Veterinary prices reflect service inflation
CHRISTOPHER RUGABER Associated Press
WASHINGTON — Most pets hate going to the vet. Now it also becomes much more unpleasant for their owners.
The worst bout of inflation in the United States in four decades has inflated the cost of visiting your dog or cat with the animal doctor. Prices for veterinary services have jumped 10% in the past year, government data shows – the biggest such spike in two decades.
Soaring costs for veterinary services illustrate how high inflation has spread far beyond physical goods, such as cars, which have become scarce as the economy accelerated after the pandemic recession, to many services of which pet care is an example. This trend has fueled fears that inflation is taking root and that the Federal Reserve feels compelled to keep raising interest rates with an ever-increasing risk of triggering a recession.
From dental care and apartment rents to car repairs and hotel rates, prices for services keep rising. Such inflation is particularly difficult to control, as it is primarily driven by a tight labor market and consumer demand, which is unlikely to slow unless the economy slows significantly or slips into a recession.
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The cost of housing is the main driver of rising service prices. But even excluding rents, service prices rose 7.4% in August from a year ago.
Fed rate hikes, which affect consumer and business loans, are not ideal for controlling services inflation. And in today’s economy, the service sector accounts for the bulk of consumer spending.
“It takes more to move service prices,” said Joseph Gagnon, a former Fed official who is a fellow at the Peterson Institute for International Economics. “The real question is: what level of unemployment will it take to calm all this pressure?
Even as services become more expensive, inflation in goods is slowing. Excluding volatile food and energy, the rise in goods prices eased from an annual rate of 12.4% in February to 7% in August. On the other hand, inflation for services has continued to rise, at an annual rate of 6.1% against only 2.7% a year ago.
Soaring services prices are a key reason Fed officials have underscored their determination to keep raising rates to bring inflation back toward their 2% target, even as concerns grow over the fact that they will go too far and derail the economy.
Speaking last week, John Williams, president of the Federal Reserve Bank of New York, likened inflation to the layers of an onion, with goods representing the outer layers that are peeled first and prices of services the layer. stickier underlying.
“Therein lies our biggest challenge,” Williams said. “Prices for services have increased at a rapid pace. …And labor shortages are everywhere, leading to higher labor costs.
Like many services, veterinary care is labor intensive; worker compensation is about half the cost of running a practice. With wages rising nationwide at the fastest rate in decades, many clinic owners have had to pay more to find or keep employees. These wage increases have generally been passed on to pet owners in the form of higher prices.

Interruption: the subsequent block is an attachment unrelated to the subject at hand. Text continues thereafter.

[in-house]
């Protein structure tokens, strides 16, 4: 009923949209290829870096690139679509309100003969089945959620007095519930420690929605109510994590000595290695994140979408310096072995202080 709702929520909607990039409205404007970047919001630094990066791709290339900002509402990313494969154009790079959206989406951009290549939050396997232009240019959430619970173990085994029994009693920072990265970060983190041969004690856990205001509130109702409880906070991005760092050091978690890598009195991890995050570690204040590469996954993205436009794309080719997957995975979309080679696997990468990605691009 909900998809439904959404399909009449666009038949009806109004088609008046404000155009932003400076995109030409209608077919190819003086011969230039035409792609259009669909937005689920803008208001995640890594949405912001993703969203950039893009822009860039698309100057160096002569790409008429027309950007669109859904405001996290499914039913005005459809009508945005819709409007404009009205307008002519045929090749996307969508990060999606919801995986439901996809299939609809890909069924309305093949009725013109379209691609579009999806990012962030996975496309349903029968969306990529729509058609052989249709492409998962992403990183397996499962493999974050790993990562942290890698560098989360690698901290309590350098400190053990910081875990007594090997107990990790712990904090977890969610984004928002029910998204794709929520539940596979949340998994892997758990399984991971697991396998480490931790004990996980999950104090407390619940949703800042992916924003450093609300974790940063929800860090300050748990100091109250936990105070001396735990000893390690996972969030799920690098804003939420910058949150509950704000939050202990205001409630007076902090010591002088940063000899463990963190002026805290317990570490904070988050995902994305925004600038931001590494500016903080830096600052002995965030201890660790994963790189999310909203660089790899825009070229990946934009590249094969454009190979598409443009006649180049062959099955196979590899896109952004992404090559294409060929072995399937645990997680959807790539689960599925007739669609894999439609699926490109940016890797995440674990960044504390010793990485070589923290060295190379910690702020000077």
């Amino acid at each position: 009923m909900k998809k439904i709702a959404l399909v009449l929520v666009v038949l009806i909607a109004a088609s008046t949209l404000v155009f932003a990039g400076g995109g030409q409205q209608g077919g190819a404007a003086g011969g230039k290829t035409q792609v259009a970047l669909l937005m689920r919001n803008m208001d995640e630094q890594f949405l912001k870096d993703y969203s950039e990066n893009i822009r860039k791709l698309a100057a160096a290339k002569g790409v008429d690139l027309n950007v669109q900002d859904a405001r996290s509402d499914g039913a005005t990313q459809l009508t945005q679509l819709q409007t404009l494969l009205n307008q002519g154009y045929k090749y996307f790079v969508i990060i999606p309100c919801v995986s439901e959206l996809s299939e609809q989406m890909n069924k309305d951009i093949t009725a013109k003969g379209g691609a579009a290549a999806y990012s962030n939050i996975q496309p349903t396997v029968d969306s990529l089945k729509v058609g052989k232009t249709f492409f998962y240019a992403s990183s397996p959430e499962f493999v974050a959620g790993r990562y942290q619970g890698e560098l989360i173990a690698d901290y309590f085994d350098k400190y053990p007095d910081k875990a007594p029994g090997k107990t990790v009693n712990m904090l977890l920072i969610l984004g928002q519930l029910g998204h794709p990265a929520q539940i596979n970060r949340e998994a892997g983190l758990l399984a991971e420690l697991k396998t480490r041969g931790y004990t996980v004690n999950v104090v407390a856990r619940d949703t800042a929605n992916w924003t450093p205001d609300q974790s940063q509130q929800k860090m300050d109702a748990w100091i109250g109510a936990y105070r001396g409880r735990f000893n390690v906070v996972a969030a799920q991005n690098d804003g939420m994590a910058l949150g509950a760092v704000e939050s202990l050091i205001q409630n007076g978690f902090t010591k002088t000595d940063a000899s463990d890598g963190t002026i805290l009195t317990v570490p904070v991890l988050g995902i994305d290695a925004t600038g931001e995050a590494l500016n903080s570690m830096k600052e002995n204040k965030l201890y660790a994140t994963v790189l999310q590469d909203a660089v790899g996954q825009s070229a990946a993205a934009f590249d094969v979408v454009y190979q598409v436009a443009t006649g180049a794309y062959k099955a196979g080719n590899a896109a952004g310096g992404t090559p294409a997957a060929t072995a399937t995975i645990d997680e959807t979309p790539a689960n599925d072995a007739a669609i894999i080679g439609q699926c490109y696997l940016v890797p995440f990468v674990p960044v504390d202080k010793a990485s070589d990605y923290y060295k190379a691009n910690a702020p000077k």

Other veterinary costs, including for medical supplies, lab testing fees and advanced pharmaceuticals, also accelerated.
The industry has also been transformed by corporate purchases of veterinary clinics and hospitals – a trend some independent vets blame for driving up prices. The Federal Trade Commission responded by forcing some major chains to cut acquisitions after finding they were a threat to competition.
Like many industries, veterinary care went through heartbreaking changes after the pandemic hit in 2020, due to increased demand from pet owners and a change in the way they do business.
Alexandra Kintz-Konegger, owner of K.Vet Animal Care outside of Pittsburgh, said the combination of more visits and the need to implement new protocols was overwhelming her staff. It quickly lost eight employees, about a quarter of its workers.
“We were literally working tirelessly…simply because the demand for our services had definitely increased and we were less efficient,” she said.
Nationally, traffic to veterinary clinics increased 4.5% in 2020 and another 6.5% in 2021, according to VetSuccess, a data analytics firm.
Yet, at the same time, a survey by the American Veterinary Medical Association found that the number of pets veterinarians treated per hour fell by 25% in 2020. Such a drop in efficiency, combined with a increased demand, has left veterinarians and their staff exhausted. . Many left the field for other jobs.
Kintz-Konegger raised salaries 25% to 30% from pre-pandemic levels, which first helped it replace many of the staff it lost, only to see more departures . She would like to hire another five technicians and assistants.
Government data shows hourly wages in the veterinary industry jumped 7% in August from a year earlier, well above the 5% average for all workers. Measured year-over-year, wages jumped 14.2% in January, the biggest jump on record since 2007.
The cost of surgical supplies, medications and lab tests also continues to rise. Kintz-Konegger said his fees for blood tests and other lab work rose 8% in January and August.
It passes those costs on to consumers and has increased its fee for a basic wellness exam by 10% to $62. It also increased the prices for sick and emergency visits.
“I feel very cramped in the cost of services, the cost of staff, the cost of supplies,” she said. ”